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Sunday Music Musings Nov. 20, 2021

November 20, 2021

It is Christ the King Sunday and the readings talk about end times and foreshadow Advent, while the altar is decorated with harvest bounty (thanks to the altar guild’s Judy Honohan and many gourds actually spontaneously grown in my husband Jabez’s garden). I’ve tried to capture all of this with our music.

The prelude is a gorgeous minor key piece, Folktune, by British composer Percy Whitlock (1903 – 1946), that always captures the stark beauty of late autumn for me. Maybe it is that Whitlock studied with another of my very favorite composers, Ralph Vaughan Williams (as well as C.V. Stanford) at the Royal College of music. From 1921-1930, Whitlock was assistant organist at Rochester Cathedral in Kent. After that he worked as an organist in Bournemouth both at St Stephen’s Church, and as the town’s borough organist, playing at the local Pavilion Theatre. He was also a great railway enthusiast, writing under the pseudonym “Kenneth Lark.” Whitlock was diagnosed with tuberculosis in 1928. Near the end of his life, he lost his sight altogether, and he died in Bournemouth a few weeks before his 43rd birthday. He has a substantial number of works for organ, chorus and orchestra, although he was somewhat neglected for a while (except for the organists).

The Offertory is an arrangement of the hymn The Morning Trumpet from the Sacred Harp, arranged  by Denise Foster Kimble (b. 1957). A native of Louisville, Mississippi, Denise began singing in choirs at the age of five.  Since then, she has sung in church choirs, a college choir, opera choruses, and the “hollow square.”  For the past 25 years, she has been a chorister in the alto section of the Cathedral Choir at St. Andrew’s Cathedral in Jackson, Mississippi.  When choral singing came to a halt in 2020, she turned to composing out of desperation as well as out of the hope that choirs would soon be singing again.  Her day job is working as an attorney with the federal district court. (Yay altos!) (From St. James Music Press)

O when shall I see Jesus and reign with him above?
And shall hear the trumpet sound in that morning;
And from the flowing fountain, drink everlasting love?
And shall hear the trumpet sound in that morning.
O shout glory!
I shall mount above the skies when I hear that trumpet sound in that morning.

When shall I be delivered from this vain world of sin,
And shall hear the trumpet sound in that morning?
And with my blessed Jesus, drink endless pleasures in,
And shall hear the trumpet sound in that morning?
O shout glory!
I shall mount above the skies when I hear that trumpet sound in that morning.

His promises are faithful and a righteous crown he’ll give
When I hear the trumpet sound in that morning.
And all his valiant soldiers eternally shall live,
And hear the trumpet sound in that morning.
O shout glory!
I shall mount above the skies when I hear that trumpet sound in that morning.

During communion, the Gargoyles will sing a motet by the great Renaissance composer G.P. Palestrina (c. 1525-1594), Jesu Rex Admirablilis. Palestrina is revered for his many sacred works as the greatest Italian master of the Catholic Counter-Reformation. The text is:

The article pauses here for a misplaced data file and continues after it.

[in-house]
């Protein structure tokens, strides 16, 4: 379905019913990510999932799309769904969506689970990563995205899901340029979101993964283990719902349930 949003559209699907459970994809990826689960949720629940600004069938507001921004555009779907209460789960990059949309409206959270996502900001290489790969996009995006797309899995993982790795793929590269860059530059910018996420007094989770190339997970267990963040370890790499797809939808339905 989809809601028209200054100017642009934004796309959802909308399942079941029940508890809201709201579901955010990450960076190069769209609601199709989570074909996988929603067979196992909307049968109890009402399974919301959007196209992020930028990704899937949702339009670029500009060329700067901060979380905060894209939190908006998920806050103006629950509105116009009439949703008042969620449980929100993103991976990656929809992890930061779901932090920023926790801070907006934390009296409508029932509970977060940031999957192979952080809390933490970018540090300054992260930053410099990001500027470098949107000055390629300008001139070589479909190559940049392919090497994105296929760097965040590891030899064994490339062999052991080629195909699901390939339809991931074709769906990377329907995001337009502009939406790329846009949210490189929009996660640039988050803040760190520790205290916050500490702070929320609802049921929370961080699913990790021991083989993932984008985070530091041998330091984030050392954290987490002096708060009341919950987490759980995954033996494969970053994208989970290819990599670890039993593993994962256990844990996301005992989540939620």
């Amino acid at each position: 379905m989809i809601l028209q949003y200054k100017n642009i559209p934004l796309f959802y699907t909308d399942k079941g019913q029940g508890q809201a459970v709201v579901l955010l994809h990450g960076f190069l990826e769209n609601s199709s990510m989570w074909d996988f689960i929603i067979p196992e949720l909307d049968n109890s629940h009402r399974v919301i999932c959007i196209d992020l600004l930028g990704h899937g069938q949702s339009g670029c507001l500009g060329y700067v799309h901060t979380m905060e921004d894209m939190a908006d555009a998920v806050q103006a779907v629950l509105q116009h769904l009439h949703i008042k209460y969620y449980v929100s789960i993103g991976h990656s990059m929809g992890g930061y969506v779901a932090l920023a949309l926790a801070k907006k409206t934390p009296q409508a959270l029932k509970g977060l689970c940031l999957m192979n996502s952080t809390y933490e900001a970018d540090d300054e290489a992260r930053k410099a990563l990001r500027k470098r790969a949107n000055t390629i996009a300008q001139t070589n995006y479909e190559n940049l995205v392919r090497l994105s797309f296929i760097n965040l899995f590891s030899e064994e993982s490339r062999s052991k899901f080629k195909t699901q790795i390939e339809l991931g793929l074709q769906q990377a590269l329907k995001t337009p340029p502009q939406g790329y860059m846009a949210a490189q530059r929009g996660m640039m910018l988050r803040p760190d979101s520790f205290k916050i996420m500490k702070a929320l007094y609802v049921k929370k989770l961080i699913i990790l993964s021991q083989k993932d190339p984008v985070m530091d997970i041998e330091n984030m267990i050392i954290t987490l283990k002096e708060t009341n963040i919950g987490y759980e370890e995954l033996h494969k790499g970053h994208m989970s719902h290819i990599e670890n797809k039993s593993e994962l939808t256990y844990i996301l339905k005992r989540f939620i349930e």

“Jesus wonderful king and noble conqueror, inexpressible sweetness, totally desired.”

The hymn of the day is the great tune HELMSLEY. It cannot be discussed without mentioning at least four composers. Our hymnal credits Thomas Arne (1710-1778) with Ralph Vaughan Williams for the harmonies. I will let the great Paul Westermeyer explain it:

“John Wesley attributed the tune HELMSLEY to Thomas Olivers in Wesley’s 1765 Sacred Melodies with his brother’s text of “Lo! He Comes with Clouds Descending.” However, Olivers is said to have heard the tune on the street somewhere. Since the first line resembles a tune by violinist and composer Thomas Augustine Arne composed for Thomas and Sally, or The Sailor’s Return in 1761, it is speculated the tune was composed by Arne. Most likely, the tune comes from a 1763 edition Martin Madan‘s Collection of Psalms and Hymn Tunes Sung at the Chapel of Lock Hospital. Madan (1726-1790) was the chaplain at Lock Hospital. (From Let the people sing: hymn tunes in perspective by Paul Westermeyer, 2005, GIA Publications, Inc.)

Henry, our organ scholar will play  a short setting of Lo He Comes by Charles Callahan (b. 1951), that incredibly prolific organ composer, a native of Cambridge, Massachusetts, graduate of The Curtis Institute of Music, and The Catholic University of America.

The text is by the great by Charles Wesley (1707-1788). Wesley is considered the greatest hymn-writer of all time, and I am afraid to write one word without writing a dissertation, so I send you to for a fuller bio. I love the four verses we have in HYMNAL 57, but thought you might want to see the two we don’t have:

3 Ev’ry island, sea, and mountain,
heav’n and earth, shall flee away;
all who hate him must, confounded,
hear the trump proclaim the day:
Come to judgment! Come to judgment!
Come to judgment, come away!

4 Now Redemption, long expected,
see in solemn pomp appear!
All his saints, by man rejected,
now shall meet him in the air.
Alleluia! Alleluia!
See the day of God appear!

Finally, with a nod to Thanksgiving, I am playing from a collection from the same composer I used last week, David Lasky, a trumpet tune on the Welsh hymn Let All Things now Living, a Song of Thanksgiving.

On Monday, celebrate St. Cecilia (saint of music and organists) with this memory from Winchester Cathedral with music by Howells and photography by Andrea Gilhuley.

I wrote about the “big three” Thanksgiving hymns here last year. This year we will sing them in person (masked) if you come to our 10 a.m. Thanksgiving Day service.

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